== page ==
Casino developers have to be discouraged. Las Vegas is overbuilt, Atlantic City's economy is a basketcase and voters in emerging markets likestill can't decide whether to embrace gambling. But how about Biloxi, Miss., which is making a comeback in the wake of the twin ravages of Hurricane Katrina and the BP oil spill?
George Toth, whose long career in gaming has encompassed work for investors like Carl Icahn, is diving into the Biloxi market with unfettered enthusiasm. He's president and CEO of CanCan Development LLC, which is expected to gain municipal approval this spring for a massive $450 million complex in the town of D'Iberville, a stone's throw from Biloxi. Plans call for a casino, two hotels, a French-themed shopping center and even a 300-seat wedding chapel.
It will be the biggest thing to come along in years in greater Biloxi, where hotel capacity fell from 17,000 rooms before Katrina to 12,000 today. Other developers may not have noticed that Biloxi's hotels have filled to a healthy 85% of capacity recently and the gaming gross rose 8% over year-ago levels.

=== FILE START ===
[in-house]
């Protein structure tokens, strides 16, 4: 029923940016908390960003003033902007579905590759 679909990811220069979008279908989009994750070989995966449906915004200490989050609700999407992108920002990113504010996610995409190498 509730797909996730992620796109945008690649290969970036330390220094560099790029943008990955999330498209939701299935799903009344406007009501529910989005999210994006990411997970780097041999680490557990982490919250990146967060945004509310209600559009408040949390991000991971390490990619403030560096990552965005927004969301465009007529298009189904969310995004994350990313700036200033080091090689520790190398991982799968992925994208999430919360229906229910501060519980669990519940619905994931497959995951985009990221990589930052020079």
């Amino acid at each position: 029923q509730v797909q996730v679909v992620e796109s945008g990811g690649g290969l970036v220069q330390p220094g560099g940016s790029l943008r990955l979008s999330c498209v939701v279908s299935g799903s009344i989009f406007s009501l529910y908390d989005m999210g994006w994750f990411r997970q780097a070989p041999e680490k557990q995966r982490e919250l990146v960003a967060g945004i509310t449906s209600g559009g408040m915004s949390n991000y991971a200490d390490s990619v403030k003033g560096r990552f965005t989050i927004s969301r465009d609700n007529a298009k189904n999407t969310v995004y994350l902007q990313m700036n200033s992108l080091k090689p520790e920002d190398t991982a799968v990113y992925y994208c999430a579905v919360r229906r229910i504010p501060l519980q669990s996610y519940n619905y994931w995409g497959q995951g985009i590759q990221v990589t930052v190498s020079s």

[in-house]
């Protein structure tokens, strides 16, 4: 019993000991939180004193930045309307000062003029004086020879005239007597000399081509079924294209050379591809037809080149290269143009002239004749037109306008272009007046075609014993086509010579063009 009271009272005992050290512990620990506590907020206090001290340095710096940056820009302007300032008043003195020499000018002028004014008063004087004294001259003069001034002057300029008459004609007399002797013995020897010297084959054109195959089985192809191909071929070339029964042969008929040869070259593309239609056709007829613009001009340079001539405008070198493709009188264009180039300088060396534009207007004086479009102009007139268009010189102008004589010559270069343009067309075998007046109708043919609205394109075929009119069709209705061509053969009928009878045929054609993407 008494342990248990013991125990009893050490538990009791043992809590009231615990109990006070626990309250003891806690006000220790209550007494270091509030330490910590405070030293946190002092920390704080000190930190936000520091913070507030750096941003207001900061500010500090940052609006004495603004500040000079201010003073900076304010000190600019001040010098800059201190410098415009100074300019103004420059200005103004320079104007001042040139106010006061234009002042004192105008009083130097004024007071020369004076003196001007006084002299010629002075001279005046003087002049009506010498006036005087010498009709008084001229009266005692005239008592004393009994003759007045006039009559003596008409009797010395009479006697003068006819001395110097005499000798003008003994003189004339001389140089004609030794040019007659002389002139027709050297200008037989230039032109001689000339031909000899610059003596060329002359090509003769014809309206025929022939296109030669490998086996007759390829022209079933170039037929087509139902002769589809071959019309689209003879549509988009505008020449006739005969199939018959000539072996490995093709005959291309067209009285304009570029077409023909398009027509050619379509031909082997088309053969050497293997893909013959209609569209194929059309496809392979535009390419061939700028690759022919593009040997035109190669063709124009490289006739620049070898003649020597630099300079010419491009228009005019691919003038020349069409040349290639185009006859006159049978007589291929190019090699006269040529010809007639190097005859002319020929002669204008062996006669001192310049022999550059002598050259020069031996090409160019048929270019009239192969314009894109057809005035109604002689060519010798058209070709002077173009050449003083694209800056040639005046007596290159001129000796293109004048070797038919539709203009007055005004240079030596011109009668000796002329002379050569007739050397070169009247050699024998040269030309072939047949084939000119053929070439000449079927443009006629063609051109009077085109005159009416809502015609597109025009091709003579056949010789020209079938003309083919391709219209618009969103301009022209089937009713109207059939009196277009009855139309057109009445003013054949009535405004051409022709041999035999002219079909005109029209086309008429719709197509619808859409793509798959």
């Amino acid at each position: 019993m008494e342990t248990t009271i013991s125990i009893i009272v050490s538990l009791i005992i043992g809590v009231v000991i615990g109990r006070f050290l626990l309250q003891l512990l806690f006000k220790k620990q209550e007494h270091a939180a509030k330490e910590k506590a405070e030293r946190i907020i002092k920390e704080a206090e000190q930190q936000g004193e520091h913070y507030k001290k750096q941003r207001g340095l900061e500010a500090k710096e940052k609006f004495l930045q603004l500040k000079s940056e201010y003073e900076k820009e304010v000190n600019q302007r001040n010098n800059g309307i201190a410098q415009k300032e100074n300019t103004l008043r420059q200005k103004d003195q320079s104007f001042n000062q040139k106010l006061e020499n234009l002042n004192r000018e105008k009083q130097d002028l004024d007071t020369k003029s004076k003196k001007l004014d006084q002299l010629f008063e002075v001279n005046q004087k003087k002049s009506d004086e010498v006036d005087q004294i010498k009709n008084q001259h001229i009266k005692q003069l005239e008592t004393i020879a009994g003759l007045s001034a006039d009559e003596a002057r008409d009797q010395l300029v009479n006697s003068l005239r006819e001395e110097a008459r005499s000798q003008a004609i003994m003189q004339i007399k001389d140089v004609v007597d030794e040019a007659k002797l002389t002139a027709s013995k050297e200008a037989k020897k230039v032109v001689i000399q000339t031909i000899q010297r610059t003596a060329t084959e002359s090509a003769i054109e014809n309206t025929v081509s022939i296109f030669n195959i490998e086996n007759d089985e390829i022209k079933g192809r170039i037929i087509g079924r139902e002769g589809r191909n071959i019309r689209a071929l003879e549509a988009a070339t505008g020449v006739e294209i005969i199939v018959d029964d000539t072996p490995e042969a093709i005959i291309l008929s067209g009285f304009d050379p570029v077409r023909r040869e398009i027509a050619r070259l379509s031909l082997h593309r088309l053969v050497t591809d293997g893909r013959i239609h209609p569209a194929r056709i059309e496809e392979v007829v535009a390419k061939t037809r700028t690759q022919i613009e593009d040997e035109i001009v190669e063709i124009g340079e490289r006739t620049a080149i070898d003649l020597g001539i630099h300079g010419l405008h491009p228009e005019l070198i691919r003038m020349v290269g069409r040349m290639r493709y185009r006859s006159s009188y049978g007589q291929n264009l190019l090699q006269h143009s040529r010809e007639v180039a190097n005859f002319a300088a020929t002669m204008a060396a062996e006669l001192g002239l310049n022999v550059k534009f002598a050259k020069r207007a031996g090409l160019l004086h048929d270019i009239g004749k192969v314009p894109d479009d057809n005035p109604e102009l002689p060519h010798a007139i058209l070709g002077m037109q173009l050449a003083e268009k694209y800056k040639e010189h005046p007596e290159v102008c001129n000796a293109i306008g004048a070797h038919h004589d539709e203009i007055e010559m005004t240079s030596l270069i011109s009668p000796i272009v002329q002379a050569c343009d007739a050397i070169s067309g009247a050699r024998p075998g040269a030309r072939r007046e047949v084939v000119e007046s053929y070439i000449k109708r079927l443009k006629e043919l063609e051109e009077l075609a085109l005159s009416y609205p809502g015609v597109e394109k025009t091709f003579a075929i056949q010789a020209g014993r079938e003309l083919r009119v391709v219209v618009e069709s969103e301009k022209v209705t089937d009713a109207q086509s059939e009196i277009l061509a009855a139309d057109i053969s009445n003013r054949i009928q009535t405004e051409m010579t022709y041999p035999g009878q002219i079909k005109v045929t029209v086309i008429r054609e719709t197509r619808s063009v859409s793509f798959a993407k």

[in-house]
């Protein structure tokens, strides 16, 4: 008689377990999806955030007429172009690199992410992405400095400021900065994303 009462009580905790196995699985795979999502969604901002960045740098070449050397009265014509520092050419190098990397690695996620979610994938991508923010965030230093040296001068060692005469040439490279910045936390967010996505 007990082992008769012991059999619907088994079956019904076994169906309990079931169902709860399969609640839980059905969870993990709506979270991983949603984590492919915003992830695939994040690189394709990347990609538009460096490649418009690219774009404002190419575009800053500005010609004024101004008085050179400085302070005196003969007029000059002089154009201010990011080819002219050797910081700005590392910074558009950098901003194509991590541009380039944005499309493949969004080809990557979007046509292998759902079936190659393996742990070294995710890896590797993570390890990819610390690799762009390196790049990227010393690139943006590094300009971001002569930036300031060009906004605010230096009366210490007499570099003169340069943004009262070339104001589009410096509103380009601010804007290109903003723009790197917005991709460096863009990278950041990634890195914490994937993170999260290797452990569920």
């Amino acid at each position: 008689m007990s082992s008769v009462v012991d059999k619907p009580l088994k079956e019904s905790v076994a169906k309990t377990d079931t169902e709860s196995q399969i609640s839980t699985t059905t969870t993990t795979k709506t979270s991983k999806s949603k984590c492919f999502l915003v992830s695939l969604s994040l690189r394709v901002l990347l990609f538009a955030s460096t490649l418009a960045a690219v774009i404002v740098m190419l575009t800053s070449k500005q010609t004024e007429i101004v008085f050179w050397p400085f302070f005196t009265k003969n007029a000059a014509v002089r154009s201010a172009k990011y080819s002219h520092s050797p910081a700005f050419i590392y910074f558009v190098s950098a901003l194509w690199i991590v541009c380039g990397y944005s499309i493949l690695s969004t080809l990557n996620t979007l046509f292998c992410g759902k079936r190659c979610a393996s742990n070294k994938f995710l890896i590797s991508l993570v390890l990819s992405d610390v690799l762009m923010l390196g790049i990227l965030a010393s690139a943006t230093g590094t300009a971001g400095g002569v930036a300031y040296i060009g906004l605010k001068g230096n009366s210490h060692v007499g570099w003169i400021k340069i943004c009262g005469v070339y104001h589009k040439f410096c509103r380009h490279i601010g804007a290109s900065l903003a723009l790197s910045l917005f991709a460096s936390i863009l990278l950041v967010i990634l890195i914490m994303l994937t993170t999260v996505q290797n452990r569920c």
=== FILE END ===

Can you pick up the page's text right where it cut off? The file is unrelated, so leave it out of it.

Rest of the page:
“This part of Mississippi was on its way to becoming the No. 2 gaming market in the U.S. before Katrina hit,” says Toth, 60. “It's No. 4 today, but it can still get to No. 2. We've got a temperate climate, golf courses all around and some of the lowest taxes anywhere..”
There have been snags over financing, but Toth lined up backers including Oppenheimer & Co. and Wells Fargo Bank. He hopes to beginon his 18-acre site by July and could open in 2013. With plenty of adjacent land available, he may even build a minor league baseball park.
The construction won't be cheap. The unstable ground near the beach requires a 20-foot thick base of concrete. The structures are being designed to withstand 175-mile per hour winds in case another Katrina hits land.
Earlier, Toth was CEO at the Mount Airy Casino Resort in Pennsylvania's Pocono Mountains, and before that he was president of the Sands Hotel and Casino in Atlantic City. He doesn't miss either. “The weather is better here and the tax on gaming receipts is just 12%. In Pennsylvania it's 60%,” Toth says. “There are a lot of reasons to like this place.”